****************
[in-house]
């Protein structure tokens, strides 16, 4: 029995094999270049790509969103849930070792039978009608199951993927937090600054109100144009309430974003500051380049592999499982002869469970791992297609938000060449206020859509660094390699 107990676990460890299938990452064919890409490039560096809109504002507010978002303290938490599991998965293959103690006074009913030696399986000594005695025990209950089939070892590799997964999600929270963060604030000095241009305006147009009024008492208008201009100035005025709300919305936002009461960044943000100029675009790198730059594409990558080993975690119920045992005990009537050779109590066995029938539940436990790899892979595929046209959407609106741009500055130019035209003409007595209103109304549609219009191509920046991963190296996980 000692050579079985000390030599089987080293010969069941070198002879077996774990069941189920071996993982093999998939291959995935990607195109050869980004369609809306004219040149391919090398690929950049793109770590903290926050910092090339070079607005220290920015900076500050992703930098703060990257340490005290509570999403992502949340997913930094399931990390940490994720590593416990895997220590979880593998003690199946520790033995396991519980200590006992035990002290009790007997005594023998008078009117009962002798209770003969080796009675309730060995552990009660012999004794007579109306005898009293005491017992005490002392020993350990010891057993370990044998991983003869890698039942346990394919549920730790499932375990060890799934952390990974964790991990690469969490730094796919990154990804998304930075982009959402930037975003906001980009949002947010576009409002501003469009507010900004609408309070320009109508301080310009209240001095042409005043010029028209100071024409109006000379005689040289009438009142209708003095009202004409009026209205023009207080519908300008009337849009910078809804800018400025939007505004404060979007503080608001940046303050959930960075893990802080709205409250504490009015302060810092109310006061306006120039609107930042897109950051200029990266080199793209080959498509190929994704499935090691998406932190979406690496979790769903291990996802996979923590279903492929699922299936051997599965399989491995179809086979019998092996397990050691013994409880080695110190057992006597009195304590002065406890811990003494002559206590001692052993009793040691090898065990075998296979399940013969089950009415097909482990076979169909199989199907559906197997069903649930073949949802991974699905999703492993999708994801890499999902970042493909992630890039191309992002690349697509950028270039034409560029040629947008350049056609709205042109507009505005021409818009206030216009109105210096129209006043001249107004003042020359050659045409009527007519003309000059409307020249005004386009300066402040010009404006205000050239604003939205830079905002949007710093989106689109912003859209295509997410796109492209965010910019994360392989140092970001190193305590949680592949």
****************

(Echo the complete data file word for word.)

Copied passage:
[in-house]
């Protein structure tokens, strides 16, 4: 029995094999270049790509969103849930070792039978009608199951993927937090600054109100144009309430974003500051380049592999499982002869469970791992297609938000060449206020859509660094390699 107990676990460890299938990452064919890409490039560096809109504002507010978002303290938490599991998965293959103690006074009913030696399986000594005695025990209950089939070892590799997964999600929270963060604030000095241009305006147009009024008492208008201009100035005025709300919305936002009461960044943000100029675009790198730059594409990558080993975690119920045992005990009537050779109590066995029938539940436990790899892979595929046209959407609106741009500055130019035209003409007595209103109304549609219009191509920046991963190296996980 000692050579079985000390030599089987080293010969069941070198002879077996774990069941189920071996993982093999998939291959995935990607195109050869980004369609809306004219040149391919090398690929950049793109770590903290926050910092090339070079607005220290920015900076500050992703930098703060990257340490005290509570999403992502949340997913930094399931990390940490994720590593416990895997220590979880593998003690199946520790033995396991519980200590006992035990002290009790007997005594023998008078009117009962002798209770003969080796009675309730060995552990009660012999004794007579109306005898009293005491017992005490002392020993350990010891057993370990044998991983003869890698039942346990394919549920730790499932375990060890799934952390990974964790991990690469969490730094796919990154990804998304930075982009959402930037975003906001980009949002947010576009409002501003469009507010900004609408309070320009109508301080310009209240001095042409005043010029028209100071024409109006000379005689040289009438009142209708003095009202004409009026209205023009207080519908300008009337849009910078809804800018400025939007505004404060979007503080608001940046303050959930960075893990802080709205409250504490009015302060810092109310006061306006120039609107930042897109950051200029990266080199793209080959498509190929994704499935090691998406932190979406690496979790769903291990996802996979923590279903492929699922299936051997599965399989491995179809086979019998092996397990050691013994409880080695110190057992006597009195304590002065406890811990003494002559206590001692052993009793040691090898065990075998296979399940013969089950009415097909482990076979169909199989199907559906197997069903649930073949949802991974699905999703492993999708994801890499999902970042493909992630890039191309992002690349697509950028270039034409560029040629947008350049056609709205042109507009505005021409818009206030216009109105210096129209006043001249107004003042020359050659045409009527007519003309000059409307020249005004386009300066402040010009404006205000050239604003939205830079905002949007710093989106689109912003859209295509997410796109492209965010910019994360392989140092970001190193305590949680592949």